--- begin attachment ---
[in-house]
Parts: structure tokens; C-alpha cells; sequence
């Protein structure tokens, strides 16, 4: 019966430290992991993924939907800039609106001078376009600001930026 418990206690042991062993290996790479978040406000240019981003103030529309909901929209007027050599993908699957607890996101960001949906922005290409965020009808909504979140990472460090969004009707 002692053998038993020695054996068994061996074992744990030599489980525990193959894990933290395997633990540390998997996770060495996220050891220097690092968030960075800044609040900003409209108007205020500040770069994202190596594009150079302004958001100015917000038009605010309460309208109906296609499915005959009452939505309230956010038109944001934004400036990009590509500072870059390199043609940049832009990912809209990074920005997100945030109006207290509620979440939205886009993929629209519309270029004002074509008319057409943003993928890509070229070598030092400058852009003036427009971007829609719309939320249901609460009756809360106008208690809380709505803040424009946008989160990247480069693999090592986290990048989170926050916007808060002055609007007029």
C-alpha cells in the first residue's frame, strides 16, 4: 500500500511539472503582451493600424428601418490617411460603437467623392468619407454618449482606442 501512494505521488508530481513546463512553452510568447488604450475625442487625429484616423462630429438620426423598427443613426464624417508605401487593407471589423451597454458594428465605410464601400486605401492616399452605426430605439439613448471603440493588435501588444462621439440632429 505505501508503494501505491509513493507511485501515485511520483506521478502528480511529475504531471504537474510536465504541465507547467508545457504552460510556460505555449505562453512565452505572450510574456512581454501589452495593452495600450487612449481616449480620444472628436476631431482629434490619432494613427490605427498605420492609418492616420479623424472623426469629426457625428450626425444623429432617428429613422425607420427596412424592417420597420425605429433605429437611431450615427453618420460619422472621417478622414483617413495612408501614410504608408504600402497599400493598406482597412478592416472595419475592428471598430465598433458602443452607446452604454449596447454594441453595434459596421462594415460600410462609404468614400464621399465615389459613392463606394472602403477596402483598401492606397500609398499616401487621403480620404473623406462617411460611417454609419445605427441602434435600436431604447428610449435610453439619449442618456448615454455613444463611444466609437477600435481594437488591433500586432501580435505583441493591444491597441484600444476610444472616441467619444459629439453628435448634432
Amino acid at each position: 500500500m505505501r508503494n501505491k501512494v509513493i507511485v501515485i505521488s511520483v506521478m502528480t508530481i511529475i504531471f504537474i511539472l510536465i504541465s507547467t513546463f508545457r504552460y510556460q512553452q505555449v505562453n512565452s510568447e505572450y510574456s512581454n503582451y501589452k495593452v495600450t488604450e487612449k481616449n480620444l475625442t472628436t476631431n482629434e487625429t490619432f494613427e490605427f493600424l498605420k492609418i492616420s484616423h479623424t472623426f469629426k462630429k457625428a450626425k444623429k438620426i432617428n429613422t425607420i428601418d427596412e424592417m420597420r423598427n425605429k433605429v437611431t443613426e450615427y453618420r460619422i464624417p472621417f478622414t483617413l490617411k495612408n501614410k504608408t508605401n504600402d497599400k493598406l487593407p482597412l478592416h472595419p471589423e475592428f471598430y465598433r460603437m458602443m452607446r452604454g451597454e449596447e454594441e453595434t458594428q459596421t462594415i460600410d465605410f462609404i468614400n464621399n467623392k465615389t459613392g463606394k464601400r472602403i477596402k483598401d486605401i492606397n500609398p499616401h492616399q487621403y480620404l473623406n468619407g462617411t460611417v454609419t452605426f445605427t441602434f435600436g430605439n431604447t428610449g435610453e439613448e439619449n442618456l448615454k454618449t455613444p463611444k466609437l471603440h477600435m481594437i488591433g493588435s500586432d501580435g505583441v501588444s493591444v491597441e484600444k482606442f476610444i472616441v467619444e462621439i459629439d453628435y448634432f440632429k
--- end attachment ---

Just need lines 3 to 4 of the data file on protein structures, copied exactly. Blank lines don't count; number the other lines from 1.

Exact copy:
């Protein structure tokens, strides 16, 4: 019966430290992991993924939907800039609106001078376009600001930026 418990206690042991062993290996790479978040406000240019981003103030529309909901929209007027050599993908699957607890996101960001949906922005290409965020009808909504979140990472460090969004009707 002692053998038993020695054996068994061996074992744990030599489980525990193959894990933290395997633990540390998997996770060495996220050891220097690092968030960075800044609040900003409209108007205020500040770069994202190596594009150079302004958001100015917000038009605010309460309208109906296609499915005959009452939505309230956010038109944001934004400036990009590509500072870059390199043609940049832009990912809209990074920005997100945030109006207290509620979440939205886009993929629209519309270029004002074509008319057409943003993928890509070229070598030092400058852009003036427009971007829609719309939320249901609460009756809360106008208690809380709505803040424009946008989160990247480069693999090592986290990048989170926050916007808060002055609007007029």
C-alpha cells in the first residue's frame, strides 16, 4: 500500500511539472503582451493600424428601418490617411460603437467623392468619407454618449482606442 501512494505521488508530481513546463512553452510568447488604450475625442487625429484616423462630429438620426423598427443613426464624417508605401487593407471589423451597454458594428465605410464601400486605401492616399452605426430605439439613448471603440493588435501588444462621439440632429 505505501508503494501505491509513493507511485501515485511520483506521478502528480511529475504531471504537474510536465504541465507547467508545457504552460510556460505555449505562453512565452505572450510574456512581454501589452495593452495600450487612449481616449480620444472628436476631431482629434490619432494613427490605427498605420492609418492616420479623424472623426469629426457625428450626425444623429432617428429613422425607420427596412424592417420597420425605429433605429437611431450615427453618420460619422472621417478622414483617413495612408501614410504608408504600402497599400493598406482597412478592416472595419475592428471598430465598433458602443452607446452604454449596447454594441453595434459596421462594415460600410462609404468614400464621399465615389459613392463606394472602403477596402483598401492606397500609398499616401487621403480620404473623406462617411460611417454609419445605427441602434435600436431604447428610449435610453439619449442618456448615454455613444463611444466609437477600435481594437488591433500586432501580435505583441493591444491597441484600444476610444472616441467619444459629439453628435448634432